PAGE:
In an interesting wrinkle to this premise, players actually begin the game by selecting one of the created Miis on their 3DS. I, for example, chose my own likeness. After settling on one, I was brought to another screen and prompted to mash the A button as my Mii underwent a startling transformation. When the process had finished... I had become a mouse.
As it turns out, much of Dead-Heat Breakers is played through the perspective of your own "Amiimal" avatar, as the game coins it. An action-filled intro has your avatar driving a massive rig down a highway, only to be intercepted by Grocks and subsequently saved by Dillon and Russ. After the two secure the rig and its cargo, they bring you back to a large settlement that serves as your hub during the game. At this point, it is revealed that you are on a mission to save your hometown. By joining forces with Dillon and Russ, you agree to help save other nearby settlements in order to gather up enough materials to form a superweapon powerful enough to drive the Grocks out of your homeland.
From here, Dillon's Dead-Heat Breakers tasks players with hiring teams of "gunners" to accompany you, Dillon, and Russ on various missions to other settlements. Completing these missions earns you cash and materials that can then be used to invest in new parts to build towards Russ' superweapon. Of course, Rome was not built in day, and neither shall this weapon; it'll take tens of missions and plenty of hours for players to reach the endgame.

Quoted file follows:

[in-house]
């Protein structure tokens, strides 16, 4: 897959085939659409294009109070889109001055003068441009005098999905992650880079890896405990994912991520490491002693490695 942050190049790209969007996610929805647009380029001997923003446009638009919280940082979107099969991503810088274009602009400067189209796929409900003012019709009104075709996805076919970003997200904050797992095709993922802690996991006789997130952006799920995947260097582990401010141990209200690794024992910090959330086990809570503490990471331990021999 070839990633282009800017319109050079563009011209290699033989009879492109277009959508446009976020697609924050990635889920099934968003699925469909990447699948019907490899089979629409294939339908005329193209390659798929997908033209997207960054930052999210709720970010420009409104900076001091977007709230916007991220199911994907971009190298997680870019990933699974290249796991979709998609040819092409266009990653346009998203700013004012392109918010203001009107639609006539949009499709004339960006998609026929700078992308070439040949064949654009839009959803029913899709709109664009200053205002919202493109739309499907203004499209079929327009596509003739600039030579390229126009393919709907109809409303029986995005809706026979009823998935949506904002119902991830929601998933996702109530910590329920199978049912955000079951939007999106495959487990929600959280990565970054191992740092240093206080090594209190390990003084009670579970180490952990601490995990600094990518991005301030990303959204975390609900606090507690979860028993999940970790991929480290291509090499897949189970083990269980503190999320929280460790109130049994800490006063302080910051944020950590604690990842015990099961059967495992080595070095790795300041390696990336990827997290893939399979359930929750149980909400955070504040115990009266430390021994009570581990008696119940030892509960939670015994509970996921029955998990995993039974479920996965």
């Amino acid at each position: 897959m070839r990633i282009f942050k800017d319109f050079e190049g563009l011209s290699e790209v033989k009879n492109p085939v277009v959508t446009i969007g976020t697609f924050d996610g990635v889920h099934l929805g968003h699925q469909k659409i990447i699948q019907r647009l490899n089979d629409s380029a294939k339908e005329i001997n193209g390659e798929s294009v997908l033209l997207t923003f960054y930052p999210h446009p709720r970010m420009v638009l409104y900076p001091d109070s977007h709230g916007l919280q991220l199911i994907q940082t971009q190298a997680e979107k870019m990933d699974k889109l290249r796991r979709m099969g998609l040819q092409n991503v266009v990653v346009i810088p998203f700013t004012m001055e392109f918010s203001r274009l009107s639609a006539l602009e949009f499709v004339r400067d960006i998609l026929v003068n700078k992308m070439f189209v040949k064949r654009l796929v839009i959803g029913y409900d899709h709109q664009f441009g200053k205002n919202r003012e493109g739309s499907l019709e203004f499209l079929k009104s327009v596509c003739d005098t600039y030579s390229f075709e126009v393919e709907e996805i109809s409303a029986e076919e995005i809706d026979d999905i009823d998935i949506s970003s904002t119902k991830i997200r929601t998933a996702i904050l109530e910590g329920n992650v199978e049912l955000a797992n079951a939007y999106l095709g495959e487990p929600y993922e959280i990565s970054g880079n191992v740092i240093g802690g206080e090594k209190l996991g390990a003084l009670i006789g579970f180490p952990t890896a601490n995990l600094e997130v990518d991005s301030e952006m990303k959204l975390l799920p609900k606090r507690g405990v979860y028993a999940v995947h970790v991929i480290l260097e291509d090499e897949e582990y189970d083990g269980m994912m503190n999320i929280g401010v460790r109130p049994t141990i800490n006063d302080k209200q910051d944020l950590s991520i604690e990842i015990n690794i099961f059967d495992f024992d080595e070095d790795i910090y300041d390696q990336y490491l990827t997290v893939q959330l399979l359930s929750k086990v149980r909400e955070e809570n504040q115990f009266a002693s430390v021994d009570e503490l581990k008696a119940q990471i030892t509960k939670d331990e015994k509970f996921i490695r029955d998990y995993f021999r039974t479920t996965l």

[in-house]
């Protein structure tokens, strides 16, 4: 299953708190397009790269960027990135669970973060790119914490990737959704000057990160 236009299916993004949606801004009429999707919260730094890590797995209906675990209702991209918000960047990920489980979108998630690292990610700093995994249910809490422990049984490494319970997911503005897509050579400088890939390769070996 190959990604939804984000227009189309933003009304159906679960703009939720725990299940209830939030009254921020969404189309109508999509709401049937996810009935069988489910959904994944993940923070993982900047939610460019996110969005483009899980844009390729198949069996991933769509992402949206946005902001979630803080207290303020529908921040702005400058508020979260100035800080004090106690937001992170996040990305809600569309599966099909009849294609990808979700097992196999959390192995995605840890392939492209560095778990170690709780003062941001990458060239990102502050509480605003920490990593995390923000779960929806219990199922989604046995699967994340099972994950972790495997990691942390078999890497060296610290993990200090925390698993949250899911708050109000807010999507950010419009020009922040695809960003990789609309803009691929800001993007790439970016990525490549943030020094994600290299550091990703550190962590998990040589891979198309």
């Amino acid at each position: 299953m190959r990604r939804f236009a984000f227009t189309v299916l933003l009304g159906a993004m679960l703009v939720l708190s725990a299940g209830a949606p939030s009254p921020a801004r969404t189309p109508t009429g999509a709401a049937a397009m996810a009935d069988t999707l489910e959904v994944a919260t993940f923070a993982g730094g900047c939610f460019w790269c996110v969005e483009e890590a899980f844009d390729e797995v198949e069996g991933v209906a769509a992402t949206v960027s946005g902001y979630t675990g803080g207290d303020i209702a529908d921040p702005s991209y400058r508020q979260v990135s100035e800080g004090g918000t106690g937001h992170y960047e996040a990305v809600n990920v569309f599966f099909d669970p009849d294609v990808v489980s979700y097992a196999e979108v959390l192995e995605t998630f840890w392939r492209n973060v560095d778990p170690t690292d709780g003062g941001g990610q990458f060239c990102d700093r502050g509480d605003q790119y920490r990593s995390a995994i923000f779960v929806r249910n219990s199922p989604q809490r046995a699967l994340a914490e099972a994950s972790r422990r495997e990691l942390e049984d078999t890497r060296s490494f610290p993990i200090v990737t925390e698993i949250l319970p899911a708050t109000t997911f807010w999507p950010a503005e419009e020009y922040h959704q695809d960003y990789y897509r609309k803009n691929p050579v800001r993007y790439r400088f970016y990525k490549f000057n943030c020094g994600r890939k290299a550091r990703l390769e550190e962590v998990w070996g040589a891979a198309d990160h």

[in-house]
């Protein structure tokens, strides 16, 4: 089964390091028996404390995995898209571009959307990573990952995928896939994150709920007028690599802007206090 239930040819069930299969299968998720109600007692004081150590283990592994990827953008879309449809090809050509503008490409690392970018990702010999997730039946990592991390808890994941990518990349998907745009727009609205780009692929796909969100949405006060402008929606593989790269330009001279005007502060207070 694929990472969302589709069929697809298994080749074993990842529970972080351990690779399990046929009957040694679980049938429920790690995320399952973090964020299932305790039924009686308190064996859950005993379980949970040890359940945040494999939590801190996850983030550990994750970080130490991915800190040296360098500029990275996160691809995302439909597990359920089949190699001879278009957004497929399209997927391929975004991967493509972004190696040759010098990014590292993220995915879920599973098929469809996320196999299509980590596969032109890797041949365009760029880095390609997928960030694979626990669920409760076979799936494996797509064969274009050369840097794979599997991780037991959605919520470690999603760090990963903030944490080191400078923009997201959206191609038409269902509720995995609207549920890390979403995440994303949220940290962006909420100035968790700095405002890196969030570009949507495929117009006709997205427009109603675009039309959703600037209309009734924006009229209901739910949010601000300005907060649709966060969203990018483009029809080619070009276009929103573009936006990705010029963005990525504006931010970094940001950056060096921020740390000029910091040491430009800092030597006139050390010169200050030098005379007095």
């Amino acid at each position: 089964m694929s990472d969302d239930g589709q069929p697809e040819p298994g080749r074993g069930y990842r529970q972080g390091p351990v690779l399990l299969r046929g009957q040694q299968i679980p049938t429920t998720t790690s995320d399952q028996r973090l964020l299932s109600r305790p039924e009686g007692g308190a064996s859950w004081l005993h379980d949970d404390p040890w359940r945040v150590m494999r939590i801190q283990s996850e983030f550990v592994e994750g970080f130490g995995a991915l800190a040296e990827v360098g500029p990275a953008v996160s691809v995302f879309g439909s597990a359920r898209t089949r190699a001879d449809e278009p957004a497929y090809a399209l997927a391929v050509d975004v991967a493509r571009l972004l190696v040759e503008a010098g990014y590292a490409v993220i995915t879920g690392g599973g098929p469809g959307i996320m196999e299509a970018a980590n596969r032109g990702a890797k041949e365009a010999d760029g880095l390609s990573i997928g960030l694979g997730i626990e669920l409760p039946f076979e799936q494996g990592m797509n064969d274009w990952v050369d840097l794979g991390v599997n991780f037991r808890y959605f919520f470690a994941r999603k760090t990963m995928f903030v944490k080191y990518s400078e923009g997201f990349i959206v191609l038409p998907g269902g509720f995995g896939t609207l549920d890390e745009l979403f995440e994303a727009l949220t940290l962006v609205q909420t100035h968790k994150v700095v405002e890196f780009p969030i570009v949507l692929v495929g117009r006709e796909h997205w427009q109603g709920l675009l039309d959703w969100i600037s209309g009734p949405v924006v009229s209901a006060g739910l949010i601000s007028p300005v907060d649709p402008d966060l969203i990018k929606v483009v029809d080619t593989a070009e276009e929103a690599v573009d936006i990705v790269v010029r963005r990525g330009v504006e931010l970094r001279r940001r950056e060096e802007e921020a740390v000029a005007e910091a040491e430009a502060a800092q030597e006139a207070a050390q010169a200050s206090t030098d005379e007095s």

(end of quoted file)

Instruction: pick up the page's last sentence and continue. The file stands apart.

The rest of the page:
While not particularly special from a narrative standpoint, Dead-Heat Breakers' story earns points for its fantastic sense of mood and place. The game has a surprisingly dark tone to it, from the lifeless expanses of the wasteland to the fortified barricades and armed guards that defend the hub city limits from invaders.
Inside the city itself, there's a small, quiet population of survivors. The gunners that serve as Dillon and Russ' teammates can be found drinking at the local bar before and after missions, as if they're treating every day and night like their last. Furthermore, the game uses the 3DS' StreetPass feature to populate the game with actual Miis and names of players you've encountered or befriended in the real world. It's a nice touch that makes traveling around the hub an especially personal experience that had me emotionally invested throughout.